Improving school education is a complex enterprise. A key reason for this is because various actors and aspects need to act in concerted manner to bring about this improvement and it simply takes time! While one can see individual teachers and schools or other actors changing in shorter periods of a few months or a few years, it takes decades for systemic changes to manifest… Another aspect that makes it challenging is there is no formula for change. Particularly in the Indian context, with its large scale and diversities of social contexts, geography, languages, cultures and institutions, implementing even known solutions is a challenge. Needless to say, while you work towards these goals, society and education system doesn’t remain static; the regional and global sociopolitical developments continuously influence the educational focus and priorities in schools, the education system and the community/social context in which you engage.
In this kind of a scenario, as individuals and organizations engaged in this enterprise, how can we effectively pursue our goal of improving school education for a better society? How can we know if we are being effective in our work? Critically examining our work and our roles and reflecting and learning from our collectives experiences of the past and the present seem essential to keep aligning our work more closely with our goals.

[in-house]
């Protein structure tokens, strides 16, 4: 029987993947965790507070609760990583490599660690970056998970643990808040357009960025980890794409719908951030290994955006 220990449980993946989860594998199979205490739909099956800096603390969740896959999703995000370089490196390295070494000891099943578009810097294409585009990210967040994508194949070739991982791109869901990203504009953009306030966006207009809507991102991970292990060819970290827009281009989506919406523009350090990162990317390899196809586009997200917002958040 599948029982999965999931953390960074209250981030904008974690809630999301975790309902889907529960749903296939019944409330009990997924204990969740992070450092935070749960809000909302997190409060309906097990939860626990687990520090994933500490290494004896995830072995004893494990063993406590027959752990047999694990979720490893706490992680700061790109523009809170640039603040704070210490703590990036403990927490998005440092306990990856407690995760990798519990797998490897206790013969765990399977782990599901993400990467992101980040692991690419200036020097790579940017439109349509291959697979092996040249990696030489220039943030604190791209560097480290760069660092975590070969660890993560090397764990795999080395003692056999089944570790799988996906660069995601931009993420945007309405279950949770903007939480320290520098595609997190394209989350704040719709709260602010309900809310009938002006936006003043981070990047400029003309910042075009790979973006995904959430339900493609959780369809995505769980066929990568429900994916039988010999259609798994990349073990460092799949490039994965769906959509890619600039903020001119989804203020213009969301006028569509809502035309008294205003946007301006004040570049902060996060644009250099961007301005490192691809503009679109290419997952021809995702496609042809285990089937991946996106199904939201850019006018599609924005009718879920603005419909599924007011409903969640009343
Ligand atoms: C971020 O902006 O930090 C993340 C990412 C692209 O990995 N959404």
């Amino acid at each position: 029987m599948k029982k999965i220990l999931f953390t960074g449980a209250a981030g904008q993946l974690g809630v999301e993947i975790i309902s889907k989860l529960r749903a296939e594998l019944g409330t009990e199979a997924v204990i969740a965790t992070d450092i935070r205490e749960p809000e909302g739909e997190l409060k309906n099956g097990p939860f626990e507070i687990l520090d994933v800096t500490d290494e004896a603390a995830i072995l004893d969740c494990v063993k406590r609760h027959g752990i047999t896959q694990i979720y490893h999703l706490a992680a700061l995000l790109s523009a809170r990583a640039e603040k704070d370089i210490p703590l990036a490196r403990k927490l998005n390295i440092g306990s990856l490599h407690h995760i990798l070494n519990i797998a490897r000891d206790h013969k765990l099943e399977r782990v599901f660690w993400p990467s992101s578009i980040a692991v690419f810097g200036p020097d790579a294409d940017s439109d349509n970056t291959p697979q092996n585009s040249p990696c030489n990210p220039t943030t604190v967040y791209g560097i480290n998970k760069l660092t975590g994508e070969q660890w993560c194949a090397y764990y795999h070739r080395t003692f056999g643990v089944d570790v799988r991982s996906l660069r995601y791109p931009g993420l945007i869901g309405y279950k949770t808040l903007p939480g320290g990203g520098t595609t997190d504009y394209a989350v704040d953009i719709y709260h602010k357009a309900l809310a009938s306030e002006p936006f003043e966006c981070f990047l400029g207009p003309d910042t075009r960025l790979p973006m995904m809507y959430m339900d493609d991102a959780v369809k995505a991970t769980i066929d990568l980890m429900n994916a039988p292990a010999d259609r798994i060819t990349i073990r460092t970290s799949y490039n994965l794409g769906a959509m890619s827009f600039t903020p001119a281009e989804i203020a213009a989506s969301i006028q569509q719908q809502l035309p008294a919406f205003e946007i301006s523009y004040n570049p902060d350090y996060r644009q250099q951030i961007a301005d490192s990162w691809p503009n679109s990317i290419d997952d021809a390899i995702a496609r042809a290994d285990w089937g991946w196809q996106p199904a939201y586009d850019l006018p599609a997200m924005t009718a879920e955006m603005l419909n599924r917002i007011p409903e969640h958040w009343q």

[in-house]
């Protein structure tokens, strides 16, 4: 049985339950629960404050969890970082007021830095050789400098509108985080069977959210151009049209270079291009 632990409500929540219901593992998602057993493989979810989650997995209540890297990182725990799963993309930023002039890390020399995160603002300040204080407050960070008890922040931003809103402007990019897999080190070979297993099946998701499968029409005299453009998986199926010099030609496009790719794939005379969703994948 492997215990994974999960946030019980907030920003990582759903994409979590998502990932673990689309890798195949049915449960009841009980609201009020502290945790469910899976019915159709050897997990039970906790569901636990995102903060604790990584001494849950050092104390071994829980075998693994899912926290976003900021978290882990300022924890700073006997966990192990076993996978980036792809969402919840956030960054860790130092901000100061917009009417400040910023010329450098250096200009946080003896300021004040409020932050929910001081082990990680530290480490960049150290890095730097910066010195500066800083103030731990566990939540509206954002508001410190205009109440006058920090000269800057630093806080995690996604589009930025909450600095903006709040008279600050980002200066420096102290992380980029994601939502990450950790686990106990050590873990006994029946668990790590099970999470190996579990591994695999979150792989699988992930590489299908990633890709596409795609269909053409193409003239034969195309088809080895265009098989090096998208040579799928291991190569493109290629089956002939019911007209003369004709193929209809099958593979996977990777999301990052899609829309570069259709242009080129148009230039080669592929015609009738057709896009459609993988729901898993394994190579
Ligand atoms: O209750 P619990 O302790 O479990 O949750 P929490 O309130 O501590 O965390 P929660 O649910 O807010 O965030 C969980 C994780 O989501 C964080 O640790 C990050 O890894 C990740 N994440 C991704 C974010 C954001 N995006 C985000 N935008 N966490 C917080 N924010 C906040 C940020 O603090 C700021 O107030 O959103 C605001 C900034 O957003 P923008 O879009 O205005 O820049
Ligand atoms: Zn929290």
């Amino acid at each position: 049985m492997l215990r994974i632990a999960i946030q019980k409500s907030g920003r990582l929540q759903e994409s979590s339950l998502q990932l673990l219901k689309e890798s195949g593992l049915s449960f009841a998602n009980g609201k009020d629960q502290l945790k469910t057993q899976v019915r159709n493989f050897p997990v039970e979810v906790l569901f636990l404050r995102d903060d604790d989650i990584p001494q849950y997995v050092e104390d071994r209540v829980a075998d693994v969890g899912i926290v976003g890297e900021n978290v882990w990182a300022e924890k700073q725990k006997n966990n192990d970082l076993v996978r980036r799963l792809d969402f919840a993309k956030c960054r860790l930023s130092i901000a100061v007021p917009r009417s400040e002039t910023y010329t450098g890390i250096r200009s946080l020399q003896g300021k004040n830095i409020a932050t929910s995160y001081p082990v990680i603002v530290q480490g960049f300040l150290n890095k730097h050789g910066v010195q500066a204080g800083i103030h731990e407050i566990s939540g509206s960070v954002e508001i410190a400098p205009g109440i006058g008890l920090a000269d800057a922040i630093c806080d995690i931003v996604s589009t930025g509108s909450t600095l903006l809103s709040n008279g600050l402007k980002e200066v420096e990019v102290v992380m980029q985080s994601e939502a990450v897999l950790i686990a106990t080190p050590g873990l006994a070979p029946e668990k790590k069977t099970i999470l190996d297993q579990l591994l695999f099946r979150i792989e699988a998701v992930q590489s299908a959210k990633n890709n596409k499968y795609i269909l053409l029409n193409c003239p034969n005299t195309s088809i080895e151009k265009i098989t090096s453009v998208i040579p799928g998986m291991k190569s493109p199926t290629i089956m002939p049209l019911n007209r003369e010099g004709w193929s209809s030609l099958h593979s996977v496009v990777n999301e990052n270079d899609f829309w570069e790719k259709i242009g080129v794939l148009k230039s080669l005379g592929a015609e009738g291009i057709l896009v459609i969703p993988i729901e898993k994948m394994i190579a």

The 15th forum was one such exercise of reflection and conversations on the role of civil society in improving public education. We examined our understanding of systemic reform and the idea of effectiveness, looked at different ways in which initiatives in the past have tried to address this, how different organization addressing this today and what roles do civil society organizations play and could play in this process through the discussions and deliberations over 3 days…Download the Forum Proceedings